Internet Sevice Providers and Webmasters:
Zeran v. America On-Line, Inc., 129 F.3d 327 4th Cir. 1997
At present, Zeran is the leading case upholding the CDA’s limitations on the liability of ISPs for messages posted by subscribers or others. In granting immunity to AOL for defamatory postings by a third party concerning the plaintiff, the court held that the CDA provided AOL, as an ISP, with immunity against any cause of action that would make it liable for information originating with a third-party user of AOL’s service.
Zeran is the leading case upholding the CDA’s limitations on the liability of ISPs for messages posted by subscribers or others. The statute simply provides that "No provider or user of an interactive service shall be treated as the publisher or speaker of any information provided by another information content provider." 47 U.S.C. 230 (c) (1). The plaintiff sued AOL alleging, among other things, that it was liable for its delay in removing from its message boards a prankster’s postings which falsely identified Zeran as a promoter offering exceedingly tasteless Oklahoma Federal Office Building commemorative goods. The court held that the statute "creates a federal immunity to any cause of action that would make service providers liable for information originating with a third-party user of the service. Specifically, Sec. 230 precludes courts from entertaining claims that would place a computer service provider in a publisher’s role." 129 F.3d at 330. The court also rejected an argument that AOL could be liable as a distributor, rather than as a publisher, holding that the distinction was not valid in this context.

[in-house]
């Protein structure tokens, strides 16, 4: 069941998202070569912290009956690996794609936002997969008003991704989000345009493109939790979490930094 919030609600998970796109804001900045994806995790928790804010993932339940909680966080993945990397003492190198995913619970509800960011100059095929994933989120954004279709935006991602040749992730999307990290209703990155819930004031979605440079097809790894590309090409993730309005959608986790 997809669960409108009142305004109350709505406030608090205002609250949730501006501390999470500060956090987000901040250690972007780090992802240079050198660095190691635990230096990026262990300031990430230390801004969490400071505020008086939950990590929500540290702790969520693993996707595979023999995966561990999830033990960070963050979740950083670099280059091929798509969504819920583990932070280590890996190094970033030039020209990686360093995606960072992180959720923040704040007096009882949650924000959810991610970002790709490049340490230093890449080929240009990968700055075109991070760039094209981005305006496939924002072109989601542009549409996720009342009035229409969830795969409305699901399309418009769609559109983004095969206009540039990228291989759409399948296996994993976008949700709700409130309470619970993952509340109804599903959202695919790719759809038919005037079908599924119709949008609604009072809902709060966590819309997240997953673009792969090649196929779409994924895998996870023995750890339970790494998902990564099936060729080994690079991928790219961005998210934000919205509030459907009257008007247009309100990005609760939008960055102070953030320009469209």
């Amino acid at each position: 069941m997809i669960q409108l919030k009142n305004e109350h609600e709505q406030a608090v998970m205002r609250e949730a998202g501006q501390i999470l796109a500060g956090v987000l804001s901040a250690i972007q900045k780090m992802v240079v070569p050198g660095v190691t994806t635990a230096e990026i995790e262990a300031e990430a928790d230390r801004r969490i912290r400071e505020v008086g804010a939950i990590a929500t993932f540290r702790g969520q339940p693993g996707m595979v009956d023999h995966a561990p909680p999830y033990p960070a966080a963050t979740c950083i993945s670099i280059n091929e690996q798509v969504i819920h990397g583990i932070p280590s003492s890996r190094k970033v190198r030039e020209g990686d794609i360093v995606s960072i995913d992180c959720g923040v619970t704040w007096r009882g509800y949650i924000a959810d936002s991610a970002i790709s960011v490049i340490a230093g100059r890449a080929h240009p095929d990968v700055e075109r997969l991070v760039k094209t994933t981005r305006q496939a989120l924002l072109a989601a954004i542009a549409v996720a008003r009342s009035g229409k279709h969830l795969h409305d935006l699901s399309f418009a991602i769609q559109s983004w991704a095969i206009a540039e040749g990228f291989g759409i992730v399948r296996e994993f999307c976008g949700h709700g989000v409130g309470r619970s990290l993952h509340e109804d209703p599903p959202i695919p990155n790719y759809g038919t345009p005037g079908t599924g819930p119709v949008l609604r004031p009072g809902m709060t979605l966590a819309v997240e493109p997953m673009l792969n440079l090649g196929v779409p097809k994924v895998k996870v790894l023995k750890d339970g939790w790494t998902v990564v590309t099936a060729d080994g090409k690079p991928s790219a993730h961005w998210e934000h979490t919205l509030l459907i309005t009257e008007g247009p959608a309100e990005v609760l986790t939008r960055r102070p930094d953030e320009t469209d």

criticized the breadth of the protection afforded when the statute is
interpreted as broadly as this court did, see, e.g., Zittrain, The Rise
and Fall of Sysopdom, 10 Harv. J.L. & Tech 495 (1997) ("Sysops do not
benefit from a small area of overbroad immunity carved from an unlikely
statutory source"). Zittrain argued that if an ISP or system operator
"badly bungled" a response to a complaint about a defamatory posting,
liability would be appropriate, perhaps under a standard analogous to
the "actual malice" standard of New York Times v.Sullivan. Given the potential
volume and variety of postings, the fact that many web site operators
are either volunteers or nonprofit or very small commercial organizations,
and the potential for long distance litigation which is inherent in Internet
based disputes, it was probably wise of congress to err on the side of
over-protectiveness. Some of those concerns were acknowledged by the court,
in holding that the protection extended even after the ISP received notice
of the defamatory postings and did not promptly remove them: "notices
[of defamatory material] could produce an impossible burden for service
providers, who would be faced with ceaseless choices of suppressing controversial
speech or sustaining prohibitive liability."